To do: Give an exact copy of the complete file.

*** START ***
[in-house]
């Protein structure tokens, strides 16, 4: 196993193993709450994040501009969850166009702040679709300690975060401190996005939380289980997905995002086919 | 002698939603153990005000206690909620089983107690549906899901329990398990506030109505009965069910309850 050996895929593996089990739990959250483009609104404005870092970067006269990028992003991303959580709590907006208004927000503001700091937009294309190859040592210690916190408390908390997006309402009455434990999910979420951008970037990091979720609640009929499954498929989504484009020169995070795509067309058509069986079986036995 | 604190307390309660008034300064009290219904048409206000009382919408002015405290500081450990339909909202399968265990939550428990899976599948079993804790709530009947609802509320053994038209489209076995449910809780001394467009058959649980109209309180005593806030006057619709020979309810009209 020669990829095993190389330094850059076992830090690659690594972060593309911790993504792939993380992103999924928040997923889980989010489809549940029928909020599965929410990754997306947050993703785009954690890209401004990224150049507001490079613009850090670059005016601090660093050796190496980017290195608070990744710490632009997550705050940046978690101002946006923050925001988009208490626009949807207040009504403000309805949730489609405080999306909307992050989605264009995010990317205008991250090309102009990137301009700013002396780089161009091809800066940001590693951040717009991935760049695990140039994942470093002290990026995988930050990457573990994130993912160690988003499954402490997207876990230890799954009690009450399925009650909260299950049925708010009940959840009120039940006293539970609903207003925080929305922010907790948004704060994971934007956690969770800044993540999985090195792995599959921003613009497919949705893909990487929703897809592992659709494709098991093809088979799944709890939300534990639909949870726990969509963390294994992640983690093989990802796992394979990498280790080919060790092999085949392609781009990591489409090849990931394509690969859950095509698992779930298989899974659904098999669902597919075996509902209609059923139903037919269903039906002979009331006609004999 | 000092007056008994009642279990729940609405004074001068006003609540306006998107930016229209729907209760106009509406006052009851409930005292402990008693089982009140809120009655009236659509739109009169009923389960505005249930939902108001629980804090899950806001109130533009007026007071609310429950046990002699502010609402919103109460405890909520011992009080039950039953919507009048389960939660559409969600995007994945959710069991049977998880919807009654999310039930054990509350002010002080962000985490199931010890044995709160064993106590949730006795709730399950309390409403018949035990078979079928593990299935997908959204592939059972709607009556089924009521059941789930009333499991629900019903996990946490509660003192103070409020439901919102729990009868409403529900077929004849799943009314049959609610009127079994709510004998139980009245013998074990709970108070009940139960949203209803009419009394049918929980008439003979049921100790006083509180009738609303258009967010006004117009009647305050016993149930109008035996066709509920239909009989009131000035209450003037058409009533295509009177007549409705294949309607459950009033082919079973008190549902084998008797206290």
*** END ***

[in-house]
């Protein structure tokens, strides 16, 4: 196993193993709450994040501009969850166009702040679709300690975060401190996005939380289980997905995002086919 | 002698939603153990005000206690909620089983107690549906899901329990398990506030109505009965069910309850 050996895929593996089990739990959250483009609104404005870092970067006269990028992003991303959580709590907006208004927000503001700091937009294309190859040592210690916190408390908390997006309402009455434990999910979420951008970037990091979720609640009929499954498929989504484009020169995070795509067309058509069986079986036995 | 604190307390309660008034300064009290219904048409206000009382919408002015405290500081450990339909909202399968265990939550428990899976599948079993804790709530009947609802509320053994038209489209076995449910809780001394467009058959649980109209309180005593806030006057619709020979309810009209 020669990829095993190389330094850059076992830090690659690594972060593309911790993504792939993380992103999924928040997923889980989010489809549940029928909020599965929410990754997306947050993703785009954690890209401004990224150049507001490079613009850090670059005016601090660093050796190496980017290195608070990744710490632009997550705050940046978690101002946006923050925001988009208490626009949807207040009504403000309805949730489609405080999306909307992050989605264009995010990317205008991250090309102009990137301009700013002396780089161009091809800066940001590693951040717009991935760049695990140039994942470093002290990026995988930050990457573990994130993912160690988003499954402490997207876990230890799954009690009450399925009650909260299950049925708010009940959840009120039940006293539970609903207003925080929305922010907790948004704060994971934007956690969770800044993540999985090195792995599959921003613009497919949705893909990487929703897809592992659709494709098991093809088979799944709890939300534990639909949870726990969509963390294994992640983690093989990802796992394979990498280790080919060790092999085949392609781009990591489409090849990931394509690969859950095509698992779930298989899974659904098999669902597919075996509902209609059923139903037919269903039906002979009331006609004999 | 000092007056008994009642279990729940609405004074001068006003609540306006998107930016229209729907209760106009509406006052009851409930005292402990008693089982009140809120009655009236659509739109009169009923389960505005249930939902108001629980804090899950806001109130533009007026007071609310429950046990002699502010609402919103109460405890909520011992009080039950039953919507009048389960939660559409969600995007994945959710069991049977998880919807009654999310039930054990509350002010002080962000985490199931010890044995709160064993106590949730006795709730399950309390409403018949035990078979079928593990299935997908959204592939059972709607009556089924009521059941789930009333499991629900019903996990946490509660003192103070409020439901919102729990009868409403529900077929004849799943009314049959609610009127079994709510004998139980009245013998074990709970108070009940139960949203209803009419009394049918929980008439003979049921100790006083509180009738609303258009967010006004117009009647305050016993149930109008035996066709509920239909009989009131000035209450003037058409009533295509009177007549409705294949309607459950009033082919079973008190549902084998008797206290």